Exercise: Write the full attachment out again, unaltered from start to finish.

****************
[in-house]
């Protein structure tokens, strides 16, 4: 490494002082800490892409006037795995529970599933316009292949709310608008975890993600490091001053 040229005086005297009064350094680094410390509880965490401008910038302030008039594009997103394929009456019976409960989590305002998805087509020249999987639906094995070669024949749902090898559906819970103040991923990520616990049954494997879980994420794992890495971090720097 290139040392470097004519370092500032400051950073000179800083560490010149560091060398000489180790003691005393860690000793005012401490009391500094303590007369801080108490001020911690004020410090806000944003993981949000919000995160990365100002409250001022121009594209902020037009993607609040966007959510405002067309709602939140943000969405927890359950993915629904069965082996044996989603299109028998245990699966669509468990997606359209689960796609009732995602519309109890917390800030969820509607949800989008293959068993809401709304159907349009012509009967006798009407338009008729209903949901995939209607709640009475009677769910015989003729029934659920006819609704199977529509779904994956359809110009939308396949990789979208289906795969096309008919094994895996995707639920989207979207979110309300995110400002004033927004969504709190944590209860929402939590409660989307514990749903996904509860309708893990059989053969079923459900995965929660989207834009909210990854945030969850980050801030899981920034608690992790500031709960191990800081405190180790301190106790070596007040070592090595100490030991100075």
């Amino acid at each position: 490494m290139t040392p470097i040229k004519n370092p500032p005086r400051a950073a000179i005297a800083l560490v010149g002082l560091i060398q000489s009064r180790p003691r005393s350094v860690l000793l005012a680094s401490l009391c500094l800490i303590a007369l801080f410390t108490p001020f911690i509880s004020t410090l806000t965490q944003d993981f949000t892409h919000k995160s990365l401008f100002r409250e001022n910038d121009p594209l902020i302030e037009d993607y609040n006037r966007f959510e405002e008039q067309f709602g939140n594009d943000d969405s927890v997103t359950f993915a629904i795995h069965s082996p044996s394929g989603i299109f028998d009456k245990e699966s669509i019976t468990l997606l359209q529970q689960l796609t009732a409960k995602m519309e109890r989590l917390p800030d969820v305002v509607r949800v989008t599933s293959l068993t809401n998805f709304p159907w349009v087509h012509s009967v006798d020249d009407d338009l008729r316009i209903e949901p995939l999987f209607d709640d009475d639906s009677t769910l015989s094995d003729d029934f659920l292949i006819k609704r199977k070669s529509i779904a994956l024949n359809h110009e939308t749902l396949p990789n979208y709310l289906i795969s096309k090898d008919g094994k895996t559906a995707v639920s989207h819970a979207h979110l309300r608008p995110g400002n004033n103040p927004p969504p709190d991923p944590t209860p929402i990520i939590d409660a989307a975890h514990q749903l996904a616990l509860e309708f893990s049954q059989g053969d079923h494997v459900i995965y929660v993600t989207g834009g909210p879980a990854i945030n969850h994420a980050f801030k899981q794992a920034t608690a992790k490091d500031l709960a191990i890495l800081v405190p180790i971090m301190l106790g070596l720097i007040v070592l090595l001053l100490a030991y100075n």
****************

[in-house]
């Protein structure tokens, strides 16, 4: 490494002082800490892409006037795995529970599933316009292949709310608008975890993600490091001053 040229005086005297009064350094680094410390509880965490401008910038302030008039594009997103394929009456019976409960989590305002998805087509020249999987639906094995070669024949749902090898559906819970103040991923990520616990049954494997879980994420794992890495971090720097 290139040392470097004519370092500032400051950073000179800083560490010149560091060398000489180790003691005393860690000793005012401490009391500094303590007369801080108490001020911690004020410090806000944003993981949000919000995160990365100002409250001022121009594209902020037009993607609040966007959510405002067309709602939140943000969405927890359950993915629904069965082996044996989603299109028998245990699966669509468990997606359209689960796609009732995602519309109890917390800030969820509607949800989008293959068993809401709304159907349009012509009967006798009407338009008729209903949901995939209607709640009475009677769910015989003729029934659920006819609704199977529509779904994956359809110009939308396949990789979208289906795969096309008919094994895996995707639920989207979207979110309300995110400002004033927004969504709190944590209860929402939590409660989307514990749903996904509860309708893990059989053969079923459900995965929660989207834009909210990854945030969850980050801030899981920034608690992790500031709960191990800081405190180790301190106790070596007040070592090595100490030991100075």
């Amino acid at each position: 490494m290139t040392p470097i040229k004519n370092p500032p005086r400051a950073a000179i005297a800083l560490v010149g002082l560091i060398q000489s009064r180790p003691r005393s350094v860690l000793l005012a680094s401490l009391c500094l800490i303590a007369l801080f410390t108490p001020f911690i509880s004020t410090l806000t965490q944003d993981f949000t892409h919000k995160s990365l401008f100002r409250e001022n910038d121009p594209l902020i302030e037009d993607y609040n006037r966007f959510e405002e008039q067309f709602g939140n594009d943000d969405s927890v997103t359950f993915a629904i795995h069965s082996p044996s394929g989603i299109f028998d009456k245990e699966s669509i019976t468990l997606l359209q529970q689960l796609t009732a409960k995602m519309e109890r989590l917390p800030d969820v305002v509607r949800v989008t599933s293959l068993t809401n998805f709304p159907w349009v087509h012509s009967v006798d020249d009407d338009l008729r316009i209903e949901p995939l999987f209607d709640d009475d639906s009677t769910l015989s094995d003729d029934f659920l292949i006819k609704r199977k070669s529509i779904a994956l024949n359809h110009e939308t749902l396949p990789n979208y709310l289906i795969s096309k090898d008919g094994k895996t559906a995707v639920s989207h819970a979207h979110l309300r608008p995110g400002n004033n103040p927004p969504p709190d991923p944590t209860p929402i990520i939590d409660a989307a975890h514990q749903l996904a616990l509860e309708f893990s049954q059989g053969d079923h494997v459900i995965y929660v993600t989207g834009g909210p879980a990854i945030n969850h994420a980050f801030k899981q794992a920034t608690a992790k490091d500031l709960a191990i890495l800081v405190p180790i971090m301190l106790g070596l720097i007040v070592l090595l001053l100490a030991y100075n």